The greater your need for predictability and security, the more appropriate a fixed-rate mortgage is likely to be. Fixed-rate mortgages can run from two to ten years. The advantage is that the interest rate won’t change over this period so you won’t need to worry when interest rates rise.

What’s the difference between fixed-rate and SARON mortgages?

SARON stands for “Swiss Average Rate Overnight” and is a reference interest rate published daily. The reference interest rate “Compounded SARON” is used to determine the interest rate to be paid. The interest is calculated at three-monthly intervals and unlike a fixed-rate mortgage, the interest rate is variable. SARON mortgages can be taken out at any time and for an unlimited term. The current low interest rate environment makes these money market mortgages (formerly referred to as Libor) particularly attractive. Another advantage is the greater flexibility compared to fixed-rate mortgages with a fixed term.

You can switch UBS SARON mortgages to a fixed-rate mortgage if necessary: switching only takes a couple of working days. With the UBS SARON Flex Mortgage, you also have the option of making an extraordinary repayment once per calendar quarter, free of charge.

How can I ensure my family is financially secure in future? What do clients with children need to know?

Buying a property is a long-term decision, so it’s really important to put your finances on a solid foundation. Providing for the future means thinking about risks such as sickness, disability or death. For example, if your household income depends mainly on employment income, you’ll need to insure yourself against disability or death.

Whereas employees are not usually covered against an inability to work due to sickness, they are usually well insured in the event of an accident. To close this gap, death benefit insurance is advisable. In a worst-case scenario, the insurance policy would make a capital payment, enabling your second mortgage to be repaid. This reduces your financial burden and surviving members of your family will be able to continue living in the same home.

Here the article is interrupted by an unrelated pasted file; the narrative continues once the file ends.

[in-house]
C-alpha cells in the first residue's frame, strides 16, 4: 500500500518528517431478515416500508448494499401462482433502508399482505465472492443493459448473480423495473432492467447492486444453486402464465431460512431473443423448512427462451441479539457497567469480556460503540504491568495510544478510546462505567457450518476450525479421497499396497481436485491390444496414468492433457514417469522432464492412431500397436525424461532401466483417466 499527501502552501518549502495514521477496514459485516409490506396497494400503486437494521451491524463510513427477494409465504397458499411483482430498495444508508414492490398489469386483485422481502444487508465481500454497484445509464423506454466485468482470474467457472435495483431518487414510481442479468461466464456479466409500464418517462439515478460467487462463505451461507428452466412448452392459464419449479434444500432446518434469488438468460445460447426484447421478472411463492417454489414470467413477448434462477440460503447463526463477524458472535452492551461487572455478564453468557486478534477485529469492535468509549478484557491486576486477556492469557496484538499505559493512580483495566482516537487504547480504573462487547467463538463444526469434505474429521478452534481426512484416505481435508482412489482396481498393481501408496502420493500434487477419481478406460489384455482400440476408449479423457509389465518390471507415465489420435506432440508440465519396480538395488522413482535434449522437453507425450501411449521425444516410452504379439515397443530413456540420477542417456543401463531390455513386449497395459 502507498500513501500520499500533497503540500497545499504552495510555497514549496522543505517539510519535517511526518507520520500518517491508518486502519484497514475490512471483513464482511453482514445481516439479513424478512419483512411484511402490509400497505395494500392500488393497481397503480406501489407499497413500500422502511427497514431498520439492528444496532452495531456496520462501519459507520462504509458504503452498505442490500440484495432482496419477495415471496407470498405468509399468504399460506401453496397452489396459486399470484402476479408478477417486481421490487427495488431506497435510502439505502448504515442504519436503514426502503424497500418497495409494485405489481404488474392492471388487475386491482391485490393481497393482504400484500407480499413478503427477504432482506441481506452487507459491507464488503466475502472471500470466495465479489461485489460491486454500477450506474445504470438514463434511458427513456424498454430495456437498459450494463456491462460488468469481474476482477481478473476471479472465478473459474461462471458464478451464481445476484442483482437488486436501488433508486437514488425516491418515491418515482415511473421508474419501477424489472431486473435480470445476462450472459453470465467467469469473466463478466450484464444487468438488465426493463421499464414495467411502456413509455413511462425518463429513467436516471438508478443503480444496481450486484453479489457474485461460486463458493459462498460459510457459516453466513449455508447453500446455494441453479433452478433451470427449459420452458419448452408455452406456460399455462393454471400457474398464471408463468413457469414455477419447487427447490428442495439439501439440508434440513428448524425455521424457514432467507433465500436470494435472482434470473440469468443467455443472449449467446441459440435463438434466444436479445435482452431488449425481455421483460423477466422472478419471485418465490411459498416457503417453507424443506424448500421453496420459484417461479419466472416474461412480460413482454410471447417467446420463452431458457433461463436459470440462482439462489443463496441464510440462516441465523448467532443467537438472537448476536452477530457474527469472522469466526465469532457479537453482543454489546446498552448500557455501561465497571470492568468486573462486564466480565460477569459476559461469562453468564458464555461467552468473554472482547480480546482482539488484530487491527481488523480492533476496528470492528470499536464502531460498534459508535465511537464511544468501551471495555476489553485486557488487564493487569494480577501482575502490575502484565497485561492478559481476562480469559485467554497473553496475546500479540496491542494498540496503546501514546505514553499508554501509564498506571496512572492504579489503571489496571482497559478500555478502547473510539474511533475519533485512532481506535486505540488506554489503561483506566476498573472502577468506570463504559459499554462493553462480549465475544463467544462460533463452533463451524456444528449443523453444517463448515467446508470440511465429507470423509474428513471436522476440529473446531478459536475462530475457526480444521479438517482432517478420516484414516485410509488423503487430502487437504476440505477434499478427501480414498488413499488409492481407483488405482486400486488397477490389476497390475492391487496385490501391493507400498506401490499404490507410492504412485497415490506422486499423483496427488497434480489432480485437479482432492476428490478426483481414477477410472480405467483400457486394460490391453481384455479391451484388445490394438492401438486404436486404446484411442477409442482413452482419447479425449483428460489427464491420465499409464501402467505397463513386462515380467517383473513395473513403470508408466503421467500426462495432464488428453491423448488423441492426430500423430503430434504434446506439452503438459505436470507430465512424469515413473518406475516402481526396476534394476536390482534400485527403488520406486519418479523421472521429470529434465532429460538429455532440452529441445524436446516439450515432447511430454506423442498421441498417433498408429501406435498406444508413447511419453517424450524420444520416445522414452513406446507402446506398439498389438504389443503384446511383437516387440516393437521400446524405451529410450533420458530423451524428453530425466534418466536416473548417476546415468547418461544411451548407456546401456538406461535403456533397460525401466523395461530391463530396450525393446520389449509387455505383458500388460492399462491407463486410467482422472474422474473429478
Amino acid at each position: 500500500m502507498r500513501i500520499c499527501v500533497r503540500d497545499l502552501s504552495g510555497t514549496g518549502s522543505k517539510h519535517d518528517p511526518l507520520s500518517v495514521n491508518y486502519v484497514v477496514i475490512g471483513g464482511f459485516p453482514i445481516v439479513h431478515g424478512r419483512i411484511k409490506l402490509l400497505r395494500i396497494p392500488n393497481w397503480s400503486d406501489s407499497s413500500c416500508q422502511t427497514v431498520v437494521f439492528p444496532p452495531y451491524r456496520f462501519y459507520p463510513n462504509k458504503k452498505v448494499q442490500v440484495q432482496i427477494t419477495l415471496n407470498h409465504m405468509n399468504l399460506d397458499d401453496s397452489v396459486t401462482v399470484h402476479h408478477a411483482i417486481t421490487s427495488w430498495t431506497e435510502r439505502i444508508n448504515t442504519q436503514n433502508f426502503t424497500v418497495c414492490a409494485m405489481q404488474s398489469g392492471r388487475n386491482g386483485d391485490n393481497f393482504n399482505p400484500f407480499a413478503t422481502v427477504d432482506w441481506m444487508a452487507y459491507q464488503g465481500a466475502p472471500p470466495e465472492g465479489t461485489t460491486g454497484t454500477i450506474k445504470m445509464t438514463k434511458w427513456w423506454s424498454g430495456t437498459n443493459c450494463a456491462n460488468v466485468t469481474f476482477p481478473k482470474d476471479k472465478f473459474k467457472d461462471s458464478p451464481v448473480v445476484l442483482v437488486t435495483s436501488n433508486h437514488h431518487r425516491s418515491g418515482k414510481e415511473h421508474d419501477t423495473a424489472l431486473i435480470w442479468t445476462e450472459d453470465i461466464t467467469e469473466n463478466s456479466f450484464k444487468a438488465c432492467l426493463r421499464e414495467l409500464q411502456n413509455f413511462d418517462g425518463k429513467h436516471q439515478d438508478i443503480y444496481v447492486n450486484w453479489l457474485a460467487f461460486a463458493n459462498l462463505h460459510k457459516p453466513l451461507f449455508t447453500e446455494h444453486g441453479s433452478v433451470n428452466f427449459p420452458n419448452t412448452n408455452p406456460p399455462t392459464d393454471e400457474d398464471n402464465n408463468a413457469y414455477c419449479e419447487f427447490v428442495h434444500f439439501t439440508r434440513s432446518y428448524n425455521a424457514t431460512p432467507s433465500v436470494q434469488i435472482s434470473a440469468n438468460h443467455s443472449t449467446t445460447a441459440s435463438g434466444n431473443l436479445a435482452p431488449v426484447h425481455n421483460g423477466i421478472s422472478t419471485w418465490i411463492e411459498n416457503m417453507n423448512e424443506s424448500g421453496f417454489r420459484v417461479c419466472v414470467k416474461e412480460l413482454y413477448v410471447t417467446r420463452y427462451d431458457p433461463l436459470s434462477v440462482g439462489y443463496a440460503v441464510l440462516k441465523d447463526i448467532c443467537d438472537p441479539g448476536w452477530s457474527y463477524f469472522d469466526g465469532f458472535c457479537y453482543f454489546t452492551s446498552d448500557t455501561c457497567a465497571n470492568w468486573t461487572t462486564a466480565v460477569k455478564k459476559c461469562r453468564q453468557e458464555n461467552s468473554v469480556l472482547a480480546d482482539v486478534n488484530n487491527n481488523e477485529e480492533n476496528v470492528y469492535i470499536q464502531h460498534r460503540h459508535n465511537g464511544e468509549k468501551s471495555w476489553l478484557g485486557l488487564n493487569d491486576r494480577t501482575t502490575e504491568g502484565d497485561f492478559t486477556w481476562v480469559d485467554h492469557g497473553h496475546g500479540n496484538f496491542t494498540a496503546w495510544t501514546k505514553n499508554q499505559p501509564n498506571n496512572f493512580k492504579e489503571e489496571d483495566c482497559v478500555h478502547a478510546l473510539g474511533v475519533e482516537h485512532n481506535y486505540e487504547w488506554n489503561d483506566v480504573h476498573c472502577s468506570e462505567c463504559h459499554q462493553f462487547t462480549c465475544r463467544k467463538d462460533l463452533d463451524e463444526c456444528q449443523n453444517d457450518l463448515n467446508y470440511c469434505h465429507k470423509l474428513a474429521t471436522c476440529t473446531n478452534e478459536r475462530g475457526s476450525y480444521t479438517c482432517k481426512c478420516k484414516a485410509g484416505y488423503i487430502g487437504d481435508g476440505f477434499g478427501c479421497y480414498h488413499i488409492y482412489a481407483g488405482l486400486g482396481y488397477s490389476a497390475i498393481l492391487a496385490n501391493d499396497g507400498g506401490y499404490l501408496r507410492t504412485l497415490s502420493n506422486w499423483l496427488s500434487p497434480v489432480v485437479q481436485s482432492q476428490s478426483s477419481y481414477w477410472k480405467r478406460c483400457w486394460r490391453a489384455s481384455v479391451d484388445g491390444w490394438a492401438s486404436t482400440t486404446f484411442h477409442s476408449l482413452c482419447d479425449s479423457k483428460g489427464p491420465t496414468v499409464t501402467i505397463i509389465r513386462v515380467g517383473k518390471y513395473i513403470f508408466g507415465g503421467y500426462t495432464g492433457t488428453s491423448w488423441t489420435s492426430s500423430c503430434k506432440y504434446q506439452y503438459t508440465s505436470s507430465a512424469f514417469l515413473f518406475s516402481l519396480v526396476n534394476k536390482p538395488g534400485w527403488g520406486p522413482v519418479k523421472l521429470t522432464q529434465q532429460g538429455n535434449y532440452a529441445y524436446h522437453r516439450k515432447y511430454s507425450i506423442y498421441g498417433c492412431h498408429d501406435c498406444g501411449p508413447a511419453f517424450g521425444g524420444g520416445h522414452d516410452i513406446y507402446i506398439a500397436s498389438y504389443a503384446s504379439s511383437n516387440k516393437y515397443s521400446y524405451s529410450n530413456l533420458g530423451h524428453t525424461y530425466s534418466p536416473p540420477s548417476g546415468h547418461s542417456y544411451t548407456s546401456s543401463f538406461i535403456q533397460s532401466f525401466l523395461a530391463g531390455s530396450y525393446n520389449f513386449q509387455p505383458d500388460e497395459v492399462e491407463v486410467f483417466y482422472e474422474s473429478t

When it comes to individual advice and financial security, pension fund benefits are also significant. If you are planning an advance withdrawal of capital from your pension fund to purchase residential property, you should clarify your pension situation and close any gaps.

Get advice

Contact your client advisor with your questions. He or she will be happy to assist you with their expertise.

How much of my mortgage do I need to pay off and when do I start?

Amortizations, i.e., the repayment of mortgage loans in installments, are mandatory in Switzerland. A mortgage must be reduced to two thirds of the market value determined by the bank within 15 years – you’ll have to repay a contractually agreed amount annually or quarterly. Repayments cannot be deferred and, in the case of direct repayments, they must start no later than at the end of the quarter 12 months after the loan was provided.

For tax reasons, indirect repayments are often preferable, whereby you the homeowner pay the agreed amounts into pillar 3. Your payments and the retirement account both qualify for tax relief. The monies are pledged to the bank and are then available to make repayments.

Save on taxes by owning your own home

If you own a property that you also live in, the imputed rental value of the property is taxed as if it were income. However, mortgage interest, repayments via pillar 3a and maintenance and ancillary costs are all tax-deductible. Refurbishments, especially for energy-saving purposes, should also be planned with an eye on taxes – many of these expenses are tax-deductible.

Whether you save on taxes or not by purchasing your own home will vary from individual to individual, so it’s important to get advice and understand the tax implications of the individual steps.